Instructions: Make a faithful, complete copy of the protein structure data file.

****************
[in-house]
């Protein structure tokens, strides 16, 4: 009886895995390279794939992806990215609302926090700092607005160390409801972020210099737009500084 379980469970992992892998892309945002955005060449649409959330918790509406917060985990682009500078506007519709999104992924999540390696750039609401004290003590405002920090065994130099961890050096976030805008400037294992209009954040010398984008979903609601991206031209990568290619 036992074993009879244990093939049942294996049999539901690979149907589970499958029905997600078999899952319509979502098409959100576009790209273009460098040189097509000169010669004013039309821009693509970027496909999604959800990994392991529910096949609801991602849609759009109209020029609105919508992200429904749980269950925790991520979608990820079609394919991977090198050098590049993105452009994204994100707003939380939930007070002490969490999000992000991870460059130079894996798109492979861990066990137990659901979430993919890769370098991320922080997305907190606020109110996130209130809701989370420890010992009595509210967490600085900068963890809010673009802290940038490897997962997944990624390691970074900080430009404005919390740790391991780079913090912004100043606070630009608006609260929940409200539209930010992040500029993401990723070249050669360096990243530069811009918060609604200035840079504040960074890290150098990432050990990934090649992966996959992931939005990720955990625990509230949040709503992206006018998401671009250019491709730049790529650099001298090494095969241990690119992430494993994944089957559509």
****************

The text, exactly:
[in-house]
């Protein structure tokens, strides 16, 4: 009886895995390279794939992806990215609302926090700092607005160390409801972020210099737009500084 379980469970992992892998892309945002955005060449649409959330918790509406917060985990682009500078506007519709999104992924999540390696750039609401004290003590405002920090065994130099961890050096976030805008400037294992209009954040010398984008979903609601991206031209990568290619 036992074993009879244990093939049942294996049999539901690979149907589970499958029905997600078999899952319509979502098409959100576009790209273009460098040189097509000169010669004013039309821009693509970027496909999604959800990994392991529910096949609801991602849609759009109209020029609105919508992200429904749980269950925790991520979608990820079609394919991977090198050098590049993105452009994204994100707003939380939930007070002490969490999000992000991870460059130079894996798109492979861990066990137990659901979430993919890769370098991320922080997305907190606020109110996130209130809701989370420890010992009595509210967490600085900068963890809010673009802290940038490897997962997944990624390691970074900080430009404005919390740790391991780079913090912004100043606070630009608006609260929940409200539209930010992040500029993401990723070249050669360096990243530069811009918060609604200035840079504040960074890290150098990432050990990934090649992966996959992931939005990720955990625990509230949040709503992206006018998401671009250019491709730049790529650099001298090494095969241990690119992430494993994944089957559509």